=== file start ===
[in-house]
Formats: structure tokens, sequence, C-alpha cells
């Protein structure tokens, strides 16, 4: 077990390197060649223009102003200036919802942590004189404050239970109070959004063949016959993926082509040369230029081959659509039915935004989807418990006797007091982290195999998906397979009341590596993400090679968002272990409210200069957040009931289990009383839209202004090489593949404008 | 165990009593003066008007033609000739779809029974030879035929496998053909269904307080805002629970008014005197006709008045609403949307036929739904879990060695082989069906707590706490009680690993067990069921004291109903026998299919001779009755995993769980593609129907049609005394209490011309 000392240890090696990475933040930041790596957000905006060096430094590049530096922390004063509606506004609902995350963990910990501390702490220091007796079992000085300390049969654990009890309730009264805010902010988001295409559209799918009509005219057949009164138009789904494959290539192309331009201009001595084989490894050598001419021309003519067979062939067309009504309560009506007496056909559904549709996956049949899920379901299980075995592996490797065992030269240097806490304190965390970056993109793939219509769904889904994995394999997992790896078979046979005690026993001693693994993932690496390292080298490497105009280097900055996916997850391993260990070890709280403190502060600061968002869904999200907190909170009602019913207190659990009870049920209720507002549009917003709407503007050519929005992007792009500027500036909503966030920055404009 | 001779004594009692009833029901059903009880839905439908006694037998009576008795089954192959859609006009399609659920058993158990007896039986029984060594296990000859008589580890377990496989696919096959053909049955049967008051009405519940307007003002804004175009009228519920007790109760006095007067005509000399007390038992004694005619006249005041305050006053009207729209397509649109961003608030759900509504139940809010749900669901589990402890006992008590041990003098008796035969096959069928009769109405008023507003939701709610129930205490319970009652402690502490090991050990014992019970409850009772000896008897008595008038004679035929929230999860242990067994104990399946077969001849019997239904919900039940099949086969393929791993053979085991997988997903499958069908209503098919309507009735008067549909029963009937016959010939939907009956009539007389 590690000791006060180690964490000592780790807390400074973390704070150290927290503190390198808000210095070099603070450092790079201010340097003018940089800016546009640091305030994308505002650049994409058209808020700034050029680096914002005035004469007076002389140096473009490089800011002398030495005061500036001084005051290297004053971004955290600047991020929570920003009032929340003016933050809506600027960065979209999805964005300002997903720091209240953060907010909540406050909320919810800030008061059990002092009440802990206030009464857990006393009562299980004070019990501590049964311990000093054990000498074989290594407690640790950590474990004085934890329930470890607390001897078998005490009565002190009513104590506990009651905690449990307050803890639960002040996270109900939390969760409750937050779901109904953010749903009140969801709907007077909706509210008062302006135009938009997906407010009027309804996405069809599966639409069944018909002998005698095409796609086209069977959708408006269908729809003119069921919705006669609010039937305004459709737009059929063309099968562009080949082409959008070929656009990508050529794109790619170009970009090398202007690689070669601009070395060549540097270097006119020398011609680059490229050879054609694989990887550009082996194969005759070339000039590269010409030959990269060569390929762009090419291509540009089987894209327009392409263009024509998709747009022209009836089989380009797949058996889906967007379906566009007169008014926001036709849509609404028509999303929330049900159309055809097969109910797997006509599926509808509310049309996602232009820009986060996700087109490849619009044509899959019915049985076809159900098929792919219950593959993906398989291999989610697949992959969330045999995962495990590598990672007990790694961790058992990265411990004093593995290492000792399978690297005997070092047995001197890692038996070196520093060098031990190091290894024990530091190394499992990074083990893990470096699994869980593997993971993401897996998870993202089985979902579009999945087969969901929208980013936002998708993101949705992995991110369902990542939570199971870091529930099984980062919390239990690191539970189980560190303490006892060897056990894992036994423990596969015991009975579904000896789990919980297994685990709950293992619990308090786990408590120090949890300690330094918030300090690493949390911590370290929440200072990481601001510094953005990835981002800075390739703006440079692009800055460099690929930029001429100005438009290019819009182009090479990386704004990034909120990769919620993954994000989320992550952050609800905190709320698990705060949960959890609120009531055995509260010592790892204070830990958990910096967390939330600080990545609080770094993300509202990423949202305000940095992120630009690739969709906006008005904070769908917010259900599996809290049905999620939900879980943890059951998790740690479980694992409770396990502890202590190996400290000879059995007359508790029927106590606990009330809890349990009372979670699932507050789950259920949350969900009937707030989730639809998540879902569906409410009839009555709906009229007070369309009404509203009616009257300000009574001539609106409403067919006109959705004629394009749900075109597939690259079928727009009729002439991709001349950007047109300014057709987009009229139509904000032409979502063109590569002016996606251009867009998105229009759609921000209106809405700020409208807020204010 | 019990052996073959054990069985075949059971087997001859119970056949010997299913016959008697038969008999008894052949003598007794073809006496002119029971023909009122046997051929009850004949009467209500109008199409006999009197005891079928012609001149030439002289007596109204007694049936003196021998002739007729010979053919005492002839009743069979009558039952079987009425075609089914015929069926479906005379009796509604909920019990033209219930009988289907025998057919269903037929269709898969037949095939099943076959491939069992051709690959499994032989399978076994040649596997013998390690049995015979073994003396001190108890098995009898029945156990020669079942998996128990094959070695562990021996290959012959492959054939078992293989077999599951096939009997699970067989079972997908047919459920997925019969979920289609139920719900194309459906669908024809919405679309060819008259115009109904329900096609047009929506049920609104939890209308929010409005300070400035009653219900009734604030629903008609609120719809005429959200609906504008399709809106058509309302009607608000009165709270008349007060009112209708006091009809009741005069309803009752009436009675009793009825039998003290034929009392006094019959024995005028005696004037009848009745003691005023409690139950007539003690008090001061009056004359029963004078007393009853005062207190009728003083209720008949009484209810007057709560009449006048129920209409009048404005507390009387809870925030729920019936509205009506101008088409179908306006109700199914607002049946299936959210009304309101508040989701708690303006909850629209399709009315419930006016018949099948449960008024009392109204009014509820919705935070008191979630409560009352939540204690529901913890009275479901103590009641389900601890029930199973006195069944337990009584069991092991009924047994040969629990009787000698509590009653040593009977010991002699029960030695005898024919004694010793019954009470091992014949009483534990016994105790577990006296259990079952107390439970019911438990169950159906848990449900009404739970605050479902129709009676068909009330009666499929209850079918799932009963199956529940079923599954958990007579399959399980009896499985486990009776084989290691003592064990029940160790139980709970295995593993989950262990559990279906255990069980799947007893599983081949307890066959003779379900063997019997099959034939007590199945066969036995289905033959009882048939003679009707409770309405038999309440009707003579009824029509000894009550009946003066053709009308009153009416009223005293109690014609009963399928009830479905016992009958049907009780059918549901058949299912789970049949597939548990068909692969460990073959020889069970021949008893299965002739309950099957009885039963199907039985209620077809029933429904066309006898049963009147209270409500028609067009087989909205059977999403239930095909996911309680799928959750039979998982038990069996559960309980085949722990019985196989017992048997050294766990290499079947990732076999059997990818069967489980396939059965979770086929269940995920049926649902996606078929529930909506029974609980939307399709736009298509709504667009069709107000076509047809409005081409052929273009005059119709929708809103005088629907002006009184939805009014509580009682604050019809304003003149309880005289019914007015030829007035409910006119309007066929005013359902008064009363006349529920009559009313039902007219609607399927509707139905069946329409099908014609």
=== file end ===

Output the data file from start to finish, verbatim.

[in-house]
Formats: structure tokens, sequence, C-alpha cells
């Protein structure tokens, strides 16, 4: 077990390197060649223009102003200036919802942590004189404050239970109070959004063949016959993926082509040369230029081959659509039915935004989807418990006797007091982290195999998906397979009341590596993400090679968002272990409210200069957040009931289990009383839209202004090489593949404008 | 165990009593003066008007033609000739779809029974030879035929496998053909269904307080805002629970008014005197006709008045609403949307036929739904879990060695082989069906707590706490009680690993067990069921004291109903026998299919001779009755995993769980593609129907049609005394209490011309 000392240890090696990475933040930041790596957000905006060096430094590049530096922390004063509606506004609902995350963990910990501390702490220091007796079992000085300390049969654990009890309730009264805010902010988001295409559209799918009509005219057949009164138009789904494959290539192309331009201009001595084989490894050598001419021309003519067979062939067309009504309560009506007496056909559904549709996956049949899920379901299980075995592996490797065992030269240097806490304190965390970056993109793939219509769904889904994995394999997992790896078979046979005690026993001693693994993932690496390292080298490497105009280097900055996916997850391993260990070890709280403190502060600061968002869904999200907190909170009602019913207190659990009870049920209720507002549009917003709407503007050519929005992007792009500027500036909503966030920055404009 | 001779004594009692009833029901059903009880839905439908006694037998009576008795089954192959859609006009399609659920058993158990007896039986029984060594296990000859008589580890377990496989696919096959053909049955049967008051009405519940307007003002804004175009009228519920007790109760006095007067005509000399007390038992004694005619006249005041305050006053009207729209397509649109961003608030759900509504139940809010749900669901589990402890006992008590041990003098008796035969096959069928009769109405008023507003939701709610129930205490319970009652402690502490090991050990014992019970409850009772000896008897008595008038004679035929929230999860242990067994104990399946077969001849019997239904919900039940099949086969393929791993053979085991997988997903499958069908209503098919309507009735008067549909029963009937016959010939939907009956009539007389 590690000791006060180690964490000592780790807390400074973390704070150290927290503190390198808000210095070099603070450092790079201010340097003018940089800016546009640091305030994308505002650049994409058209808020700034050029680096914002005035004469007076002389140096473009490089800011002398030495005061500036001084005051290297004053971004955290600047991020929570920003009032929340003016933050809506600027960065979209999805964005300002997903720091209240953060907010909540406050909320919810800030008061059990002092009440802990206030009464857990006393009562299980004070019990501590049964311990000093054990000498074989290594407690640790950590474990004085934890329930470890607390001897078998005490009565002190009513104590506990009651905690449990307050803890639960002040996270109900939390969760409750937050779901109904953010749903009140969801709907007077909706509210008062302006135009938009997906407010009027309804996405069809599966639409069944018909002998005698095409796609086209069977959708408006269908729809003119069921919705006669609010039937305004459709737009059929063309099968562009080949082409959008070929656009990508050529794109790619170009970009090398202007690689070669601009070395060549540097270097006119020398011609680059490229050879054609694989990887550009082996194969005759070339000039590269010409030959990269060569390929762009090419291509540009089987894209327009392409263009024509998709747009022209009836089989380009797949058996889906967007379906566009007169008014926001036709849509609404028509999303929330049900159309055809097969109910797997006509599926509808509310049309996602232009820009986060996700087109490849619009044509899959019915049985076809159900098929792919219950593959993906398989291999989610697949992959969330045999995962495990590598990672007990790694961790058992990265411990004093593995290492000792399978690297005997070092047995001197890692038996070196520093060098031990190091290894024990530091190394499992990074083990893990470096699994869980593997993971993401897996998870993202089985979902579009999945087969969901929208980013936002998708993101949705992995991110369902990542939570199971870091529930099984980062919390239990690191539970189980560190303490006892060897056990894992036994423990596969015991009975579904000896789990919980297994685990709950293992619990308090786990408590120090949890300690330094918030300090690493949390911590370290929440200072990481601001510094953005990835981002800075390739703006440079692009800055460099690929930029001429100005438009290019819009182009090479990386704004990034909120990769919620993954994000989320992550952050609800905190709320698990705060949960959890609120009531055995509260010592790892204070830990958990910096967390939330600080990545609080770094993300509202990423949202305000940095992120630009690739969709906006008005904070769908917010259900599996809290049905999620939900879980943890059951998790740690479980694992409770396990502890202590190996400290000879059995007359508790029927106590606990009330809890349990009372979670699932507050789950259920949350969900009937707030989730639809998540879902569906409410009839009555709906009229007070369309009404509203009616009257300000009574001539609106409403067919006109959705004629394009749900075109597939690259079928727009009729002439991709001349950007047109300014057709987009009229139509904000032409979502063109590569002016996606251009867009998105229009759609921000209106809405700020409208807020204010 | 019990052996073959054990069985075949059971087997001859119970056949010997299913016959008697038969008999008894052949003598007794073809006496002119029971023909009122046997051929009850004949009467209500109008199409006999009197005891079928012609001149030439002289007596109204007694049936003196021998002739007729010979053919005492002839009743069979009558039952079987009425075609089914015929069926479906005379009796509604909920019990033209219930009988289907025998057919269903037929269709898969037949095939099943076959491939069992051709690959499994032989399978076994040649596997013998390690049995015979073994003396001190108890098995009898029945156990020669079942998996128990094959070695562990021996290959012959492959054939078992293989077999599951096939009997699970067989079972997908047919459920997925019969979920289609139920719900194309459906669908024809919405679309060819008259115009109904329900096609047009929506049920609104939890209308929010409005300070400035009653219900009734604030629903008609609120719809005429959200609906504008399709809106058509309302009607608000009165709270008349007060009112209708006091009809009741005069309803009752009436009675009793009825039998003290034929009392006094019959024995005028005696004037009848009745003691005023409690139950007539003690008090001061009056004359029963004078007393009853005062207190009728003083209720008949009484209810007057709560009449006048129920209409009048404005507390009387809870925030729920019936509205009506101008088409179908306006109700199914607002049946299936959210009304309101508040989701708690303006909850629209399709009315419930006016018949099948449960008024009392109204009014509820919705935070008191979630409560009352939540204690529901913890009275479901103590009641389900601890029930199973006195069944337990009584069991092991009924047994040969629990009787000698509590009653040593009977010991002699029960030695005898024919004694010793019954009470091992014949009483534990016994105790577990006296259990079952107390439970019911438990169950159906848990449900009404739970605050479902129709009676068909009330009666499929209850079918799932009963199956529940079923599954958990007579399959399980009896499985486990009776084989290691003592064990029940160790139980709970295995593993989950262990559990279906255990069980799947007893599983081949307890066959003779379900063997019997099959034939007590199945066969036995289905033959009882048939003679009707409770309405038999309440009707003579009824029509000894009550009946003066053709009308009153009416009223005293109690014609009963399928009830479905016992009958049907009780059918549901058949299912789970049949597939548990068909692969460990073959020889069970021949008893299965002739309950099957009885039963199907039985209620077809029933429904066309006898049963009147209270409500028609067009087989909205059977999403239930095909996911309680799928959750039979998982038990069996559960309980085949722990019985196989017992048997050294766990290499079947990732076999059997990818069967489980396939059965979770086929269940995920049926649902996606078929529930909506029974609980939307399709736009298509709504667009069709107000076509047809409005081409052929273009005059119709929708809103005088629907002006009184939805009014509580009682604050019809304003003149309880005289019914007015030829007035409910006119309007066929005013359902008064009363006349529920009559009313039902007219609607399927509707139905069946329409099908014609």